'So many memories': Former staff gather to say goodbye to old Prince Edward Home
'It's amazing how much emotion can be stirred up just by talking about it'
There were plenty of tears, laughs and hugs as about 80 former nurses, caregivers and other staff — and maybe even a few ghosts — gathered at the old Prince Edward Home on Sunday to reminisce and pose one last time for a group photo.
The building is expected to be demolished this summer. It was once a hospital, then was converted into a nursing home with a palliative care unit. It has been vacant since 2015.
But for those who worked there, it was much more than a building, said Lysa MacDonald, who worked at the home as a licensed practical nurse.
"There's been lots of talk about the demolition of the building and we just thought, 'Wouldn't it be great to come down as a group and get one last shot,'" she said.
"When the fences go up and the building comes down, just keep in mind that the memories were here for a lot of people and to be sensitive to that. Because a hole in the ground to one person isn't necessarily the case for all of us."
Mary-Beth Campbell Roach, who worked as a nurse at the Prince Edward Home in the 1990s and again years later, said the building stirred up much emotion for former staff, some whom haven't seen each other in 10-15 years.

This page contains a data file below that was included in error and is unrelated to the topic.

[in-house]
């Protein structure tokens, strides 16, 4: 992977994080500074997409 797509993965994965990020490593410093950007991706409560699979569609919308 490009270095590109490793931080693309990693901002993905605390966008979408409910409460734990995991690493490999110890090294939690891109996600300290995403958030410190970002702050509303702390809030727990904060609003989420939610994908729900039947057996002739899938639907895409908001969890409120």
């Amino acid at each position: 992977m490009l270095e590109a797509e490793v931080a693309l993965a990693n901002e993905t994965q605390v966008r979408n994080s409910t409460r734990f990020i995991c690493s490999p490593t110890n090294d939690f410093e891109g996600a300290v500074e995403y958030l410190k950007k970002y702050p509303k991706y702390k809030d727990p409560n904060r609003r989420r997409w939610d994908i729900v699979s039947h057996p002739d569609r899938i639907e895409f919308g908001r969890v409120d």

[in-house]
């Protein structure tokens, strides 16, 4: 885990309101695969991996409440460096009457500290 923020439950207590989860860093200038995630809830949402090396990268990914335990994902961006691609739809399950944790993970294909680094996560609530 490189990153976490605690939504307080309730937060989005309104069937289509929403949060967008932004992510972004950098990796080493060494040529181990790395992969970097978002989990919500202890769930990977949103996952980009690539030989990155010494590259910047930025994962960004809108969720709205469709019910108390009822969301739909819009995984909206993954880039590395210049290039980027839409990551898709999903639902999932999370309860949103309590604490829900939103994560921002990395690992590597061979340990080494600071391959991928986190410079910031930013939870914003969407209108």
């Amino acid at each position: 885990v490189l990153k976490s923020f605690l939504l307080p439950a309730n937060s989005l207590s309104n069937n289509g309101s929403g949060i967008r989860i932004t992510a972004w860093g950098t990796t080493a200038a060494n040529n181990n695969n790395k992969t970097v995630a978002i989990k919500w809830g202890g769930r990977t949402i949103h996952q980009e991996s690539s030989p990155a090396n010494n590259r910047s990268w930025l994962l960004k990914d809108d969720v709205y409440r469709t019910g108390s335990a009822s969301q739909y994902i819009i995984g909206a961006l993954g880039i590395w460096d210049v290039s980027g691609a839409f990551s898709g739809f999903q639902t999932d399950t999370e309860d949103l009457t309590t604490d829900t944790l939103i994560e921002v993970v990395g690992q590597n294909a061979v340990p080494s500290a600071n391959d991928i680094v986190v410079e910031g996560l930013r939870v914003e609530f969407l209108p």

"There's so many, so many memories there," she said. "It's amazing how much emotion can be stirred up just by talking about it and, you know, as nurses what we do on a daily basis is pretty intimate and pretty emotional."
It really was an amazing place to work.— Mary-Beth Campbell Roach
Campbell Roach said while the building is no longer in use — and even when it was, it had cracks in the walls and wasn't in the best of shape — it's still sad to see it go.
"Working there, the group of nurses and staff and maintenance and housekeeping and dietary staff, it was just such a team approach and I know looking back everything always seems better … but it really was an amazing place to work."
'Stories about ghosts'
She said there was almost like supernatural feeling inside the building — "a lot of folklore and stories about ghosts and, you know, different people roaming the halls that you know have long gone.
"It was always interesting, never boring."
Trish McInnis, who worked as an LPN at the home, said Sunday's gathering was a "beautiful reunion."
"It's quite heart-warming really to have everyone here together again. We all became a really big family here, we all love each other so much."
There has been extensive public debate about what should happen to the site once the building is demolished. It is located on prime real estate adjacent to Victoria Park in Charlottetown.
The province has said it plans to remove the asphalt surfaces and put down topsoil and seed it.
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With files from Brittany Spencer